National Grid (NG) balances supply and demand for electrical power through the Balancing Mechanism (BM). The daytime/night-time, weekday/weekend, summer/winter etc fluctuations are largely self-regulated, which means that if there is to be no demand then the electricity is not generated. NG does the fine tuning second by second by asking for more or less generation and paying for it, or compensating for the generator’s losses when it has to shut down.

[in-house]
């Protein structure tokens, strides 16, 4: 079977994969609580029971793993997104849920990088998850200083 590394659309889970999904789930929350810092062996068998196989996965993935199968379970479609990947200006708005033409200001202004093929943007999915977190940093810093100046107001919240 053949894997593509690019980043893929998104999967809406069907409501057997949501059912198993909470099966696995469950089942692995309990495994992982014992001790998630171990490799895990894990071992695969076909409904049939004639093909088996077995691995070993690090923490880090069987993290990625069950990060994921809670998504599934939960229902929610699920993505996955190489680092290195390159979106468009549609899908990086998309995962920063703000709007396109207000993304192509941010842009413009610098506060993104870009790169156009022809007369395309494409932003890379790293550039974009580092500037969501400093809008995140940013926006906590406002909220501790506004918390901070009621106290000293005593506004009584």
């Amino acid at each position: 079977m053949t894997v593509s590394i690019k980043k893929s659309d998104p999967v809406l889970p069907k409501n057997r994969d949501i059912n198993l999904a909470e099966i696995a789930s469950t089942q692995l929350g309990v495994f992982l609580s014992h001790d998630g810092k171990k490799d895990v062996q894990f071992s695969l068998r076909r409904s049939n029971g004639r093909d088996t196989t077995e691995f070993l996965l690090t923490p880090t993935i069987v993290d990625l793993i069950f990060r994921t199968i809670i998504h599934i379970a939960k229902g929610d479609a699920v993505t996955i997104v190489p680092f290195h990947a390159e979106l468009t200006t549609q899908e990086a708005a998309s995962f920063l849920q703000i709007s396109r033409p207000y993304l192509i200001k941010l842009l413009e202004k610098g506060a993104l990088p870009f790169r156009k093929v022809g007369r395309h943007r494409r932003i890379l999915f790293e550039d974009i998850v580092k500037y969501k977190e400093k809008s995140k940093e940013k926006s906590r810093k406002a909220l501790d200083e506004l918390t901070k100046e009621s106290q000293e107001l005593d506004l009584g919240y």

The compensation is best explained by the Renewable Energy Foundation (REF) here: http://www.ref.org.uk/energy-data/notes-on-wind-farm-constraint-payments
In summary, all “constrained off” generators are paid for the electricity they have been prevented from selling. In the case of oil, coal or gas, the generators give NG a rebate for the saving on fuel. In the case of wind, the generators lose their Renewable Obligation Certificate (ROC) and Climate Change Levy Exemption (CCLE) and need to be compensated for that loss. That is only fair and reasonable.
In practice, because wind energy is the most expensive to constrain off, NG never chooses voluntarily to constrain off wind energy for routine balancing of the grid. In practice, it is only constrained off if NG has no other option.